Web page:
OR WAIT null SECS
An 8-year-old boy was brought to the emergency department with fever, bloody and mucous diarrhea, and abdominal pain. Specimens for stool culture were sent to the laboratory, and therapy with trimethoprim/sulfamethoxazole (TMP/SMX) was initiated.
An 8-year-old boy was brought to the emergency department with fever, bloody and mucous diarrhea, and abdominal pain. Specimens for stool culture were sent to the laboratory, and therapy with trimethoprim/sulfamethoxazole (TMP/SMX) was initiated. Hours after the first dose was given, the child complained of itching on the lateral aspect of the right thigh. Within the next 2 days, a well-defined, erythematous lesion with a central blister developed. The patient's mother remembered that 2 years earlier, a similar lesion had developed in the same area after the child was given TMP/SMX for a urinary tract infection.
This lesion is characteristic of a fixed drug eruption--an unusual reaction in which a lesion recurs in the same area when the patient is rechallenged by the offending drug. Sulfon- amides, antibiotics, anticonvulsants, analgesics, and anti-inflammatory drugs are most commonly associated with fixed drug eruptions.1,2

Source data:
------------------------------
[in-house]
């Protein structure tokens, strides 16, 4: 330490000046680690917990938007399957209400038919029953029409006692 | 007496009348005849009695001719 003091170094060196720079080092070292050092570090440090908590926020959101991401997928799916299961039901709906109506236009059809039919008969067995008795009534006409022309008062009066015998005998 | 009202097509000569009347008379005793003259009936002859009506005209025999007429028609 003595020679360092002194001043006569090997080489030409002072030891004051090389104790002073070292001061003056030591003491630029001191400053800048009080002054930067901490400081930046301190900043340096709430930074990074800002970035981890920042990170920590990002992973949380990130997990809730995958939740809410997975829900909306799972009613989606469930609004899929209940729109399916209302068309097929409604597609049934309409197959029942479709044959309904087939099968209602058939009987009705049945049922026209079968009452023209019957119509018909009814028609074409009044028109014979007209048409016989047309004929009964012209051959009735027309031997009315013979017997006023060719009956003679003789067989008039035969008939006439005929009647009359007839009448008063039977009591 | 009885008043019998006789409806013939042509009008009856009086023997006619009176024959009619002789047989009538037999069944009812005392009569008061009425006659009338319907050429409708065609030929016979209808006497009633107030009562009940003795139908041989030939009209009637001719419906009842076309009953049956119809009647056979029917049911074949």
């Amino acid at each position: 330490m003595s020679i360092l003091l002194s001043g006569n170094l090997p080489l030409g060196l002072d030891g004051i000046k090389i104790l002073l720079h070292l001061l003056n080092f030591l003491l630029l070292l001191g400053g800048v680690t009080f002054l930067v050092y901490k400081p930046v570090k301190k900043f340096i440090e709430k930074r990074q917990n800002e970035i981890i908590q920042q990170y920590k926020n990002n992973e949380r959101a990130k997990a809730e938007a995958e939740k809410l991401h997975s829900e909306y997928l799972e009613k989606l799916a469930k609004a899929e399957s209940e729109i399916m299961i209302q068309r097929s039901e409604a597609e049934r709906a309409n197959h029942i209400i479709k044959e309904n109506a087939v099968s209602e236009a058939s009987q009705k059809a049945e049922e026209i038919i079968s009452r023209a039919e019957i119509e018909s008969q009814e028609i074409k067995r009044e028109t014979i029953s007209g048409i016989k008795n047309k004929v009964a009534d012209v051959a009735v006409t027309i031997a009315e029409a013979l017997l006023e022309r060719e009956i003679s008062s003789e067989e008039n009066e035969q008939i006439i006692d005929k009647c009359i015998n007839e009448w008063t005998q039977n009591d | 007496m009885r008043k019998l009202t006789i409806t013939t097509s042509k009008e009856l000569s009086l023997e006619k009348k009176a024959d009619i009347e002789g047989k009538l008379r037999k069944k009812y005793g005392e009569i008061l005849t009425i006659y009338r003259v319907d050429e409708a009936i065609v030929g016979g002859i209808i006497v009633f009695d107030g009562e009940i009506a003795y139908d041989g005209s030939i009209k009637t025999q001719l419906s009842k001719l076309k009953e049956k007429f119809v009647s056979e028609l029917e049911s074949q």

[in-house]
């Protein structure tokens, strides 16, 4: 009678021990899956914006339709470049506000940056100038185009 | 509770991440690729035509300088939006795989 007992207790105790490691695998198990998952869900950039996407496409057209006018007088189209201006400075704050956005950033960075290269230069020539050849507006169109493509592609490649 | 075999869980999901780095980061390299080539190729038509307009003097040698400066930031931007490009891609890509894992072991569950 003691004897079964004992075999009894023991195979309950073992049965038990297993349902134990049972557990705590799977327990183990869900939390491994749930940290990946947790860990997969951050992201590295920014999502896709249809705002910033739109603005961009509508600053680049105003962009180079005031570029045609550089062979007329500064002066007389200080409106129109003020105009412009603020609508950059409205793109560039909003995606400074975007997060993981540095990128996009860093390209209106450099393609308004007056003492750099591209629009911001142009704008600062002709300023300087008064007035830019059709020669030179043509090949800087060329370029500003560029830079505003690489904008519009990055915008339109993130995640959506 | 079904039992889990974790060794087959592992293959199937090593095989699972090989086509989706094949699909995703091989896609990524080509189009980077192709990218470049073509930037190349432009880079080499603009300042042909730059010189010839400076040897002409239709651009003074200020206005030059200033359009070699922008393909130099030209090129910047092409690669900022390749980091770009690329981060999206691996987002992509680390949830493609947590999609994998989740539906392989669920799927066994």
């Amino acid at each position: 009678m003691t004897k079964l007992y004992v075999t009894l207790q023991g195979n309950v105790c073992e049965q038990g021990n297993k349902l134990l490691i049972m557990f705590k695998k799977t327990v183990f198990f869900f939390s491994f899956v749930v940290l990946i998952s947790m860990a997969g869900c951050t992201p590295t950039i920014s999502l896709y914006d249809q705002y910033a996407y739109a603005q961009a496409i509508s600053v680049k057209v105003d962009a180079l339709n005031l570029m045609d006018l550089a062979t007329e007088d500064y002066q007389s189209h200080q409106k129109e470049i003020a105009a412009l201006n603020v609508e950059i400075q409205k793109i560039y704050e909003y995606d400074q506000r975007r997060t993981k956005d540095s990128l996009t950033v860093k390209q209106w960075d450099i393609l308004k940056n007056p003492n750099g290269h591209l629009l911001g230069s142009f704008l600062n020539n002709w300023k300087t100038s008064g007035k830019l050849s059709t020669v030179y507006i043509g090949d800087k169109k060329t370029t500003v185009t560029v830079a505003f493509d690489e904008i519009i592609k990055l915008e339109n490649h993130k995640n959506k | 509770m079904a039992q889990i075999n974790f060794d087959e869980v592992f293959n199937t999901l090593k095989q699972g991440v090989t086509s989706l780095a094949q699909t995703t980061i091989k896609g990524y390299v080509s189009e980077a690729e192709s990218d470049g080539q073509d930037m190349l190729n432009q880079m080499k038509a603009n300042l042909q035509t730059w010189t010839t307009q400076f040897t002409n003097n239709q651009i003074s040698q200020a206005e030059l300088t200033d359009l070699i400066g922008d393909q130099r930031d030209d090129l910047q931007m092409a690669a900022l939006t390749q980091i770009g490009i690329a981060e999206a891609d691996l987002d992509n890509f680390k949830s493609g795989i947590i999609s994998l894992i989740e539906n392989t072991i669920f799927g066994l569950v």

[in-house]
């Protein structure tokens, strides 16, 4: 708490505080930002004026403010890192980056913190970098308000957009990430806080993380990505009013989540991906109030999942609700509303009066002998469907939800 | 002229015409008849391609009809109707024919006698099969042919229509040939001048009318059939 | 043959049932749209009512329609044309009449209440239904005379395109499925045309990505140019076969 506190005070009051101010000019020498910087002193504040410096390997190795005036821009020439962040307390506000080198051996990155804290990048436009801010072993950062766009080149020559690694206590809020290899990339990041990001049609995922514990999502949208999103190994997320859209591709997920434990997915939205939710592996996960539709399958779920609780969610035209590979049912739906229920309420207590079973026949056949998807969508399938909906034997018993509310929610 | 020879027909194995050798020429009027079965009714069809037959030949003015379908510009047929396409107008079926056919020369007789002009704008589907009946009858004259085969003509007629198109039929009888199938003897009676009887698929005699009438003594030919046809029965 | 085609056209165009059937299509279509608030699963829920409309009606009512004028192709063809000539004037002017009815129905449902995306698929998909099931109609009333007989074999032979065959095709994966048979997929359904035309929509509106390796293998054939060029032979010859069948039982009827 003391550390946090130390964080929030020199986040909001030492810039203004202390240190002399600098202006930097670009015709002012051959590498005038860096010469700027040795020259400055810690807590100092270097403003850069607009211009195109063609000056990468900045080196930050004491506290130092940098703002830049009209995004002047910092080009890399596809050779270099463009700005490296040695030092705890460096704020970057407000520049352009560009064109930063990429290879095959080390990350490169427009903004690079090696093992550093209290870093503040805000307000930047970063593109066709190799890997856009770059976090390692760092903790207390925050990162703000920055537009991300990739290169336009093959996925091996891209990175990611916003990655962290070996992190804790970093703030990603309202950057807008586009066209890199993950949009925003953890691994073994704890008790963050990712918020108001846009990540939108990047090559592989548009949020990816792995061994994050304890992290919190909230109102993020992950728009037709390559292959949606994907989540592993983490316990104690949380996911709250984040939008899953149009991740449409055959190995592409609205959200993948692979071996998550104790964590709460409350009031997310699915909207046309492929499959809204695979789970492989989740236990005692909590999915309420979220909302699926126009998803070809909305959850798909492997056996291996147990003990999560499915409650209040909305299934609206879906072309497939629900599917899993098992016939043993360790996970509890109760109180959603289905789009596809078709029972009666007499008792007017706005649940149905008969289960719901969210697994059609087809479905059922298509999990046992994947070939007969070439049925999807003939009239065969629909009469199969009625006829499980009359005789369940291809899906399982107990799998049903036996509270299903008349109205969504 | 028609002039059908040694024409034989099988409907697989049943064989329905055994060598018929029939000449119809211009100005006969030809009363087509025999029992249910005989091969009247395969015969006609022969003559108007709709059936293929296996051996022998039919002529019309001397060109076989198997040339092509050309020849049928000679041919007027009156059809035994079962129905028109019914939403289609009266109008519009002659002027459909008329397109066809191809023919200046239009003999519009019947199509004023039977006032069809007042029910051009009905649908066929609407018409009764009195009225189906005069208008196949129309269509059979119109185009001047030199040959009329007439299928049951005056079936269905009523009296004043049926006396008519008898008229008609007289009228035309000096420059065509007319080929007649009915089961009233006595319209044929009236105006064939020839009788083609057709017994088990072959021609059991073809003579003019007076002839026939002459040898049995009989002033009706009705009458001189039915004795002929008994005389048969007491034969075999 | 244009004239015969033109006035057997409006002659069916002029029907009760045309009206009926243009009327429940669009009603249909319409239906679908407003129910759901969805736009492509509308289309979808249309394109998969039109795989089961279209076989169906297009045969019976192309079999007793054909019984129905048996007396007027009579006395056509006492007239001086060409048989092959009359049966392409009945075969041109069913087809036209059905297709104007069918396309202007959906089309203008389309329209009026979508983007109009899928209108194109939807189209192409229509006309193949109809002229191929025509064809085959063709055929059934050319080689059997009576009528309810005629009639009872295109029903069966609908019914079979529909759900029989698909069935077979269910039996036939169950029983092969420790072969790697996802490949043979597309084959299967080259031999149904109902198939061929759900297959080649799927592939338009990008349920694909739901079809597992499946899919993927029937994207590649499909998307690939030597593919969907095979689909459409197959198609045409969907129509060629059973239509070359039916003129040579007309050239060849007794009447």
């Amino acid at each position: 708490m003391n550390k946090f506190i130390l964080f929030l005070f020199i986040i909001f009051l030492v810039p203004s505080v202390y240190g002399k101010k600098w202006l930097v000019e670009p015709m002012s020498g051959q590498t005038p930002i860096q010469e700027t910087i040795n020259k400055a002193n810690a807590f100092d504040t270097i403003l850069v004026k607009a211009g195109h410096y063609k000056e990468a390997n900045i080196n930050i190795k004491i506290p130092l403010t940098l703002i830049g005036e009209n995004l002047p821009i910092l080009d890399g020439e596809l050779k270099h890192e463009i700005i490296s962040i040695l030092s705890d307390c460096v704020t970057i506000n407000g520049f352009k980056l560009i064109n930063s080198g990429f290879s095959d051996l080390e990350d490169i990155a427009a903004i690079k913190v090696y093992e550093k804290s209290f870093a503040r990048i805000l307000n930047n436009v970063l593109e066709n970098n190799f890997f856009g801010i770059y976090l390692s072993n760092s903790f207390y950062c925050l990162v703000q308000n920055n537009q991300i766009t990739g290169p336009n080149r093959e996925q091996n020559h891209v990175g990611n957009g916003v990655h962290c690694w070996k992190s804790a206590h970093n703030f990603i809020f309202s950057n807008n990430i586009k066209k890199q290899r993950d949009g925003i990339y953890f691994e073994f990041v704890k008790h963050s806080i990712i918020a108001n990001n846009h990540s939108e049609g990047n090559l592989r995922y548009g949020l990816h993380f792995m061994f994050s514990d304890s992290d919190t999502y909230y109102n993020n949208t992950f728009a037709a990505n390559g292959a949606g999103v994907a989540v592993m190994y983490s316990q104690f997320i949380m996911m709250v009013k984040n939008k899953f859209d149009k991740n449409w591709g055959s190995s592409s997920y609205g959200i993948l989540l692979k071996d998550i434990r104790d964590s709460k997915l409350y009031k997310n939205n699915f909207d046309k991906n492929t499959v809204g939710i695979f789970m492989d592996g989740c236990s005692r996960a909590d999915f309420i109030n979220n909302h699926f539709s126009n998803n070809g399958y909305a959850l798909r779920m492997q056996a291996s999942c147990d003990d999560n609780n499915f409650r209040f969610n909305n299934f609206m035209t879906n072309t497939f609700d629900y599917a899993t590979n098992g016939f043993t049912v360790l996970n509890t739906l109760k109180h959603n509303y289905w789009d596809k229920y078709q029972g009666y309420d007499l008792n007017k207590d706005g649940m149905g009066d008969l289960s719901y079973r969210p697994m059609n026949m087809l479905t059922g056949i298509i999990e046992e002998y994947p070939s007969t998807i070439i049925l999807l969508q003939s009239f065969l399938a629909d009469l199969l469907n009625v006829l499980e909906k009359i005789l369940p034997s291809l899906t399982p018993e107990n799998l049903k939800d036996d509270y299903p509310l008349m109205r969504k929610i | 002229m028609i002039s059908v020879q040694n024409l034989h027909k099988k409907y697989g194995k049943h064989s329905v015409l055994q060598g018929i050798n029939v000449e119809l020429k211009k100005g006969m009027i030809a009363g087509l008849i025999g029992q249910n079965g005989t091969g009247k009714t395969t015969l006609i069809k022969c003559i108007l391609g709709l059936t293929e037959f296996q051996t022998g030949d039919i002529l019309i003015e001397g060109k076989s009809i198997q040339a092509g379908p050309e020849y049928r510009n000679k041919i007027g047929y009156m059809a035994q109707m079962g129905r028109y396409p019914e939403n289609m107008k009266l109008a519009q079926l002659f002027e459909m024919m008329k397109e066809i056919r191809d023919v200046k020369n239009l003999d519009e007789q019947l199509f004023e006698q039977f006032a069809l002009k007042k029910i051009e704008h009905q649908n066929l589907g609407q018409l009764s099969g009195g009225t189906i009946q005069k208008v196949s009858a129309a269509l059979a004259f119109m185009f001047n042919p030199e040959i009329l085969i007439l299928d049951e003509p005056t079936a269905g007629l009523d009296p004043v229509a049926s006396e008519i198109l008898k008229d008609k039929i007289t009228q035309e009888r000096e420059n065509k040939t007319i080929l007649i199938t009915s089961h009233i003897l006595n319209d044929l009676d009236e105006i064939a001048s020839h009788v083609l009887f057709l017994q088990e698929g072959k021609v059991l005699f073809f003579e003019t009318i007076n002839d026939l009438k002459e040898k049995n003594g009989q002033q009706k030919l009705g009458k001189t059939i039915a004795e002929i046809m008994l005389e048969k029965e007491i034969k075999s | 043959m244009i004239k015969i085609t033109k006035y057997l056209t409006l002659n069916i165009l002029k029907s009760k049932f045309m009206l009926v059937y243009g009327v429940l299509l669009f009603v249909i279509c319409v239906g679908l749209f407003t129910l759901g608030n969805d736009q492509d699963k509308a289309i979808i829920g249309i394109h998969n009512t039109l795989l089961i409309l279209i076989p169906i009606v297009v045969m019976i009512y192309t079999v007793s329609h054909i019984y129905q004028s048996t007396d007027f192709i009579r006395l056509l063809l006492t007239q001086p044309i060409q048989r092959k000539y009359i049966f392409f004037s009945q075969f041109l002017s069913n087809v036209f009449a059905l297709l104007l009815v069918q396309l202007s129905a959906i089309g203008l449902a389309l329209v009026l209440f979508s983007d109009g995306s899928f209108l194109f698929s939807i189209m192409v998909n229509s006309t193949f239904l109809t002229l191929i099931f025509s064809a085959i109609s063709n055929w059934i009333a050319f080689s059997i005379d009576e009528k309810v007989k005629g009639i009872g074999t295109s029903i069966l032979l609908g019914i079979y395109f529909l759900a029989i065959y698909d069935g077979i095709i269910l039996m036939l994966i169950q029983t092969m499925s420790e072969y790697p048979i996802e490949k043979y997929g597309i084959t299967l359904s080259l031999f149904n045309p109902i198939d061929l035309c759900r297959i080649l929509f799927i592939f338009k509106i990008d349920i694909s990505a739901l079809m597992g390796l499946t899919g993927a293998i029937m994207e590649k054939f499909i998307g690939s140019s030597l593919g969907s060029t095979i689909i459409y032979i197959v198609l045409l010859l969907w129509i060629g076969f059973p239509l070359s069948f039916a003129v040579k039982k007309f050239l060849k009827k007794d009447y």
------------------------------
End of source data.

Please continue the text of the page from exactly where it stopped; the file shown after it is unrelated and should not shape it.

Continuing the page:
The reaction usually develops within hours of taking the drug. After the first exposure, a solitary lesion may appear. After re-exposure to the same drug, new lesions may arise and the recurrent lesion may be larger than the original.3 The most commonly affected areas are the hands, feet, and genitalia; the limbs are more frequently affected than the trunk. Perioral and periorbital lesions may occur. Patients may have mild localized pruritus; systemic symptoms, such as fever, are absent or mild.
A fixed drug eruption may worsen for a few days after the responsible agent is discontinued and then resolve slowly over 1 or more weeks. As the lesion heals, crusting and scaling develop, leaving a persistent, dusky brown discoloration. The hyperpigmentation--which may be more pronounced in persons with brown skin--usually fades over time.
Within 10 days after TMP/SMX was discontinued, this child's lesion resolved, leaving a brownish pigmentation. The child's fever, abdominal pain, and diarrhea were attributed to bacterial gastroenteritis caused by TMP/SMX-resistant Shigella flexneri. He responded quickly to treatment with ciprofloxacin.
(Case and photographs courtesy of Elias Milgram, MD, of Miami.)
Daoud MS, Schanbacher CF, Dicken CH. Recognizing cutaneous drug eruptions. Reaction patterns provide clues to causes.
1998;104:101-104, 107-108, 114-115.
Stern RS, Wintroub BU. Cutaneous reactions to drugs. In: Freedberg IM, Eisen AZ, Wolff K, et al, eds.
Fitzpatrick's Dermatology in General Medicine.
6th ed. New York: McGraw-Hill; 2003:1633-1642.
3. Hurwitz S. Clinical Pediatric Dermatology. 2nd ed. Philadelphia: WB Saunders; 1993:67-68.